So yesterday I wrote about how I HATED the cover image and the title (Are You Mom Enough?) of the piece in TIME about Attachment Parenting and extended breastfeeding (the cover image is included in yesterday’s post). I still hate the cover image and the title (oh, that title!). I still hate that TIME is trying to make AP and extended breastfeeding look as weird and sensational as possible. I still hate the implications of the title (as if AP and extended breastfeeding are only for women who are extreme and trying to prove something to other parents through their parenting choices instead of making decisions about what’s right for their children because they love them).
So, not thrilled with TIME. That being said. I was shocked at some of the personal attacks on the mother in the cover image (Jamie Lynne Grumet). I’ve seen the image called pornographic (oh, please), and even, bizarrely, the willingness to feature her three-year-old nursing on the cover as a form of child abuse and the mother as a self-absorbed exhibitionist. REALLY? COME ON.
I so wish that TIME had used this image on the cover instead of the hand-on-the-hip-nursing-while-standing one:
Photo credit: Martin Schoeller for TIME
Isn’t that beautiful? The way she’s cradling him. The look of proud, glowing love. I think it’s gorgeous. Why, oh, why, didn’t they use this picture instead of choosing one that makes extended breastfeeding look as weird as possible?
I was also shocked to see what some of the articles and comments were saying about attachment parenting. I read The Baby Book by Dr. Sears when I was pregnant with Benjamin. We don’t really label ourselves attachment parents because we are constantly altering our methods to do what’s best for our family at the current time. But I co-sleep, baby wear, breastfeed Lucy (exclusively for 6 months on demand, no pacifiers, no bottles, serious business), and am really never separated from her (I even take her to the ballet studio when I go to work and pay a babysitter to hold her so she is close by and can nurse before and after class). I don’t think this is the only way to parent. I have dear friends who have very different methods and very happy, thriving babies. But, for several reasons, I think an attachment style can be a very good thing.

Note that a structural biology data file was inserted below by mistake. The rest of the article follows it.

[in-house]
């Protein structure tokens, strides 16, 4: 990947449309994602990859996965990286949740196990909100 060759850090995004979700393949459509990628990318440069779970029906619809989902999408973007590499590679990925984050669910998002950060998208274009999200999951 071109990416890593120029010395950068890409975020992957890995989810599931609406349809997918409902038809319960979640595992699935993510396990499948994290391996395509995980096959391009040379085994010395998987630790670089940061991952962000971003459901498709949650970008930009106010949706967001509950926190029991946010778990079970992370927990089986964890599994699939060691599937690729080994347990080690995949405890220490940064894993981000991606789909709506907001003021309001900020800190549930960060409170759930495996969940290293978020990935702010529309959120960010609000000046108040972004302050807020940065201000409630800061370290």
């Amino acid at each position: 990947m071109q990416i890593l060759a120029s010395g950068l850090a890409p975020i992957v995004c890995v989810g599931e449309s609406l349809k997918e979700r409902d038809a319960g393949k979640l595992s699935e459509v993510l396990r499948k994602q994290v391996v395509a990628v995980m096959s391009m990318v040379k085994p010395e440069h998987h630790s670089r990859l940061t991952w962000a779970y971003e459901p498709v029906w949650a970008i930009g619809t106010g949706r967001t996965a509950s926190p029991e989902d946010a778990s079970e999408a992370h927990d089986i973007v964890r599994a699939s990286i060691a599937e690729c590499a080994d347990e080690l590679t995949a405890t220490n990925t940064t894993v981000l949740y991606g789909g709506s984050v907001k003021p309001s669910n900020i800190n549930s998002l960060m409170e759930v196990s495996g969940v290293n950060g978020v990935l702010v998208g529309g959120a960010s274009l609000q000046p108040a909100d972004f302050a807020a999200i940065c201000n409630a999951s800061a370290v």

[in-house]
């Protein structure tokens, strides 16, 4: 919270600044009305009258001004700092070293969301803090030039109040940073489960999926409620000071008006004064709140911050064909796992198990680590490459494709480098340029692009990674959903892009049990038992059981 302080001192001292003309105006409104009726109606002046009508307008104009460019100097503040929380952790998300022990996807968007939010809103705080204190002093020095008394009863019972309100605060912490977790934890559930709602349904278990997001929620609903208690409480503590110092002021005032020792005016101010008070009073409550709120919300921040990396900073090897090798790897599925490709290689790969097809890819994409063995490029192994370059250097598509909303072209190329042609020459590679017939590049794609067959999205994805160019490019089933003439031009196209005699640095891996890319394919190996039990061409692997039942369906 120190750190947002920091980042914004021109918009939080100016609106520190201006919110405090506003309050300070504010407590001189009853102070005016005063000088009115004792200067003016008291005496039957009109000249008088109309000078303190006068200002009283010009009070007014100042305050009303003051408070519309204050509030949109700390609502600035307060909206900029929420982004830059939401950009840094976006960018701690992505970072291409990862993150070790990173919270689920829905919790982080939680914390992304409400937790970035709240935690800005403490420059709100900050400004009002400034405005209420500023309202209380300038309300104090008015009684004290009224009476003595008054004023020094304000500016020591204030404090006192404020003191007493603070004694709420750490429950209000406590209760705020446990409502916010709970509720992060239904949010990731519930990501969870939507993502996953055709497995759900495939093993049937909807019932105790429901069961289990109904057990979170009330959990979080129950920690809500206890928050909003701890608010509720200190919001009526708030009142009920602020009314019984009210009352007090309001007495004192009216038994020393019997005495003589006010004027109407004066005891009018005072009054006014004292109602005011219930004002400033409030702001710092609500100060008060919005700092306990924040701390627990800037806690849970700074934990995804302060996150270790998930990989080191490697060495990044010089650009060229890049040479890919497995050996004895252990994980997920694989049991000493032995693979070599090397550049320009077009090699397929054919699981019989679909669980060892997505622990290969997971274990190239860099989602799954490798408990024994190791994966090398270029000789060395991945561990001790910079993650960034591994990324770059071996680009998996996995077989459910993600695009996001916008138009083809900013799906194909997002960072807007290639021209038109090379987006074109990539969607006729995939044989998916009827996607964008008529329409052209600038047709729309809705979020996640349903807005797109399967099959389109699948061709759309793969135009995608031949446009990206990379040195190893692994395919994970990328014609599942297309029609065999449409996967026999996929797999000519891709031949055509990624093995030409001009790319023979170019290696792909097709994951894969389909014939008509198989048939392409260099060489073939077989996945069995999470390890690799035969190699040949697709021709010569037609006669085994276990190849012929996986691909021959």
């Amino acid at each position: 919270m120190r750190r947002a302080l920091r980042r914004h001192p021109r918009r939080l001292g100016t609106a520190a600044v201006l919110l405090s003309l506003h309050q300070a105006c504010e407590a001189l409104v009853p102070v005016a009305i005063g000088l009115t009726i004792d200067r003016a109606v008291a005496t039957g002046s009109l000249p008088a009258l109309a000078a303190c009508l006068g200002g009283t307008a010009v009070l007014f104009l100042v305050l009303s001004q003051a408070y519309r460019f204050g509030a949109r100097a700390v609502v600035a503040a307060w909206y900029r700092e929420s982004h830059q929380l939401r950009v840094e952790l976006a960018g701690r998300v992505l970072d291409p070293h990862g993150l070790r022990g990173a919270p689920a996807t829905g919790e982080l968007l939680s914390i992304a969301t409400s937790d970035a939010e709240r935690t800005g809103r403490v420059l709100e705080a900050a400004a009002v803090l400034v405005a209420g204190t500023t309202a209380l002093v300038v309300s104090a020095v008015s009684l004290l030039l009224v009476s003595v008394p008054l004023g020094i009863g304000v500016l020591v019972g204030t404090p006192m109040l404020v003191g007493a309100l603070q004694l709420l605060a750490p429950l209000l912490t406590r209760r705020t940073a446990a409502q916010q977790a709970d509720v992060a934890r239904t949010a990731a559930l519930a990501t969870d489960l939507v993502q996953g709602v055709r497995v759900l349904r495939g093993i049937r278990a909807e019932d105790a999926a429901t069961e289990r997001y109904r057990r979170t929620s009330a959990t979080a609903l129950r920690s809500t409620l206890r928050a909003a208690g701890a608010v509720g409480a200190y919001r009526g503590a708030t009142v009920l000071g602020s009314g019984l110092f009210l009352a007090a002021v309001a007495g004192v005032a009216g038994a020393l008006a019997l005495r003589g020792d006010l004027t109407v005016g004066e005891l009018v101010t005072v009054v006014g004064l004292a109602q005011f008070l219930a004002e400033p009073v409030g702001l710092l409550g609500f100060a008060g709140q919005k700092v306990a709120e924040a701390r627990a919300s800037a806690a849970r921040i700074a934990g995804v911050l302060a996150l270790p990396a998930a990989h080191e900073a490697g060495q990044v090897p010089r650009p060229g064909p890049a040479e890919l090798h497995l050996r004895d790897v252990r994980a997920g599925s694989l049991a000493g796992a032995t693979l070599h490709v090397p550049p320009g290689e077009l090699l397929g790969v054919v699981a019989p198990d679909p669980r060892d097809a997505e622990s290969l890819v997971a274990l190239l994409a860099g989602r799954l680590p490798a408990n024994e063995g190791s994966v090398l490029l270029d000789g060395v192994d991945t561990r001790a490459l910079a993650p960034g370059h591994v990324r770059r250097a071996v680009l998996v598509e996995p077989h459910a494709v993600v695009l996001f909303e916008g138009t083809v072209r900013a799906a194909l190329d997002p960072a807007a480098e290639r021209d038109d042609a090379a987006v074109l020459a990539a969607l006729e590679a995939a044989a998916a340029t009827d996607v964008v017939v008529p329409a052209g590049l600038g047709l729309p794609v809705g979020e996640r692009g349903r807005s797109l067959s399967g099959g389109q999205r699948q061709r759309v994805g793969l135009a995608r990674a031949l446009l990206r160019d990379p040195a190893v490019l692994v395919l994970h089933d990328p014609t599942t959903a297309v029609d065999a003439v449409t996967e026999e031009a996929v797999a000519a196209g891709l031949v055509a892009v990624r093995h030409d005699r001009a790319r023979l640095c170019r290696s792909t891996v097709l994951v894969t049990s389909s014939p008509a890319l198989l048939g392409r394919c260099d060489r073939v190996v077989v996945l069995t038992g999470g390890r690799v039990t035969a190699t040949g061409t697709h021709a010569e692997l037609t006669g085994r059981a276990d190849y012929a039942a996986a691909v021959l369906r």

First of all, it creates a family-centered life. In order to implement many of the AP tenets, families have to be together. I think it also places great value on motherhood itself (something that, sadly, isn’t typical in our culture). Only the mama can provide breastmilk for her baby. She is necessary, special, important. Also, AP promotes the idea that a mother’s instincts should not be ignored. Respect for a mother’s intuition about what her baby needs is encouraged by AP. That’s not to say that every mother always does what’s best for her baby at all times, but in general (and from my own experience) I think a mother’s instinct about her baby is almost always right. I think it’s very positive to promote the idea that a mother should know her baby and should be the one making choices about how to care for them.
So, there it is. At least that cover is making us talk about these important issues, right?
Would you like to chime in? Does this other photograph give you a different perspective?